Citizens have more and more questions about the way dogs and cats are treated in countries such as Spain.
My colleague Beatriz Becerra Basterrechea (ALDE) has already asked two questions about this (E-006548/2015 and E012789/2015). One of them concerned the question of whether the Commission will keep its promise to harmonise the regulations on the registration and identification of pets. The answer to the question was that the Commission would consider the legal options, if the study shows that there are harmful consequences for human and animal welfare.
This same study shows that indeed the current situation endangers the health of humans and animals and besides that it can disrupt the functioning of the internal market.
What measures will the Commission take to harmonise the different national regulations concerning the breeding and keeping of animals, taking into account the fact that the different regulations could lead to unequal market costs and health risks?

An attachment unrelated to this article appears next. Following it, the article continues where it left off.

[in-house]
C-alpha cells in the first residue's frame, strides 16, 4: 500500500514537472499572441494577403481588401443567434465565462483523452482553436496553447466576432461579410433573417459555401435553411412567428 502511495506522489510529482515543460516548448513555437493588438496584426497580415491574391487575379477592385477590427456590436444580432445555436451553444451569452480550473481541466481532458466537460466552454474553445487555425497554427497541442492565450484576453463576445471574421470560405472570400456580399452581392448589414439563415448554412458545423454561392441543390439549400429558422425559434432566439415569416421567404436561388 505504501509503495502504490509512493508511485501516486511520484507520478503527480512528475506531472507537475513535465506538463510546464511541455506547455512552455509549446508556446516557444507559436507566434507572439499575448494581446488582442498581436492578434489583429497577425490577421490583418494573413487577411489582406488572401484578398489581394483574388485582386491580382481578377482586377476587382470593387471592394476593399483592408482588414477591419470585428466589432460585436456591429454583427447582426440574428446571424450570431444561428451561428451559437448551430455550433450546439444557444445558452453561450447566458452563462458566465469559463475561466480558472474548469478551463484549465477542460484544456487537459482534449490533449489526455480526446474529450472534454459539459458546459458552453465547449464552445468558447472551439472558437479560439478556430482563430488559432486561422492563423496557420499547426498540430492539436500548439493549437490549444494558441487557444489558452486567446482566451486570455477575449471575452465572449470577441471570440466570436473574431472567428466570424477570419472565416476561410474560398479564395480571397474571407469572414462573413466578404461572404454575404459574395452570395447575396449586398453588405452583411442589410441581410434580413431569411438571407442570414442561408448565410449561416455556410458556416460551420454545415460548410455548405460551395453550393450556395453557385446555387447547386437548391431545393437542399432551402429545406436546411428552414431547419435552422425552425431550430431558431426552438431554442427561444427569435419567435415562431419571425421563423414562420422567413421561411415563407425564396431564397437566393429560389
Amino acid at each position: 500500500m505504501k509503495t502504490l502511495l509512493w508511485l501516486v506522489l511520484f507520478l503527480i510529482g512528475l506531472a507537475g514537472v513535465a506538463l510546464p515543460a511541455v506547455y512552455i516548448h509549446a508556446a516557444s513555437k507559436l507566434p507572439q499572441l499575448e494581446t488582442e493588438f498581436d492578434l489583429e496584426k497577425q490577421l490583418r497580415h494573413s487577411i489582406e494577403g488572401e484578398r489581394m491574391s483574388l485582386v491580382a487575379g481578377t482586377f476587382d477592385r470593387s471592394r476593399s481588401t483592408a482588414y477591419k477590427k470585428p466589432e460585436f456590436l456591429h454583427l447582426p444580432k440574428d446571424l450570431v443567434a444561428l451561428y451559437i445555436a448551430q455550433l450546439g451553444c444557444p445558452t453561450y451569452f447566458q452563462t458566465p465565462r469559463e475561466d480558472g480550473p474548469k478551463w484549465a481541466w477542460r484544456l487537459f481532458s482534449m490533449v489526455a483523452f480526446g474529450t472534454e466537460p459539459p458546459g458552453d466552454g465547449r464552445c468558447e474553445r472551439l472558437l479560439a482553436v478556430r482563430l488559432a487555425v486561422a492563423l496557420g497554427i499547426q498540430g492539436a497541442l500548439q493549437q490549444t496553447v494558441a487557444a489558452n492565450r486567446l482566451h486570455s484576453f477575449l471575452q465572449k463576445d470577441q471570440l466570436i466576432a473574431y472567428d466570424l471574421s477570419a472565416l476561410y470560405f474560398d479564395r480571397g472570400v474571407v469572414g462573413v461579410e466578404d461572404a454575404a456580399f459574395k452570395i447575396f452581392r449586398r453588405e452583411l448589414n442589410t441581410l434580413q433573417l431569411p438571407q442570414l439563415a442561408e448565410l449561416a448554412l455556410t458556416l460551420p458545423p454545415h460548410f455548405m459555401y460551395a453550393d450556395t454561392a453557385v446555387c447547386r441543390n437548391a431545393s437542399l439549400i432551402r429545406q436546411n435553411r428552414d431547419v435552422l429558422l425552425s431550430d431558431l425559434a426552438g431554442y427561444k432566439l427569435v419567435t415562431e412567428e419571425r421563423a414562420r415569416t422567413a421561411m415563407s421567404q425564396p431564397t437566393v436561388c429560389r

What measures will the Commission take to ensure that the existing European legislation on animal welfare during commercial transport is being correctly implemented and complied with?
What time frame does the Commission need to take the necessary measures?
The animal health conditions for trade in and imports into the Union of dogs and cats as well as for the non-commercial movement of pets are fully harmonised. A review of those conditions is due within the scope of the empowerments and the time
limits set out in the recently adopted Animal Health Law. The welfare of dogs and cats, in particular their keeping and breeding for non-commercial and commercial purposes, is not governed by EU rules. This matter remains within the sole competence of the Member States.
The Commission works closely with Member States in support of their daily application of the EU Regulation on the protection of animals during transport. The Commission is currently exploring the possibilities for establishing an enhanced stakeholders’ dialogue. Such dialogue could be the framework for a further exchange of information on the enforcement of the aforementioned EU Regulation, also in relation to the commercial transport of dogs and cats. The Commission has at present no plans for animal welfare initiatives targeting the keeping and breeding of dogs or cats.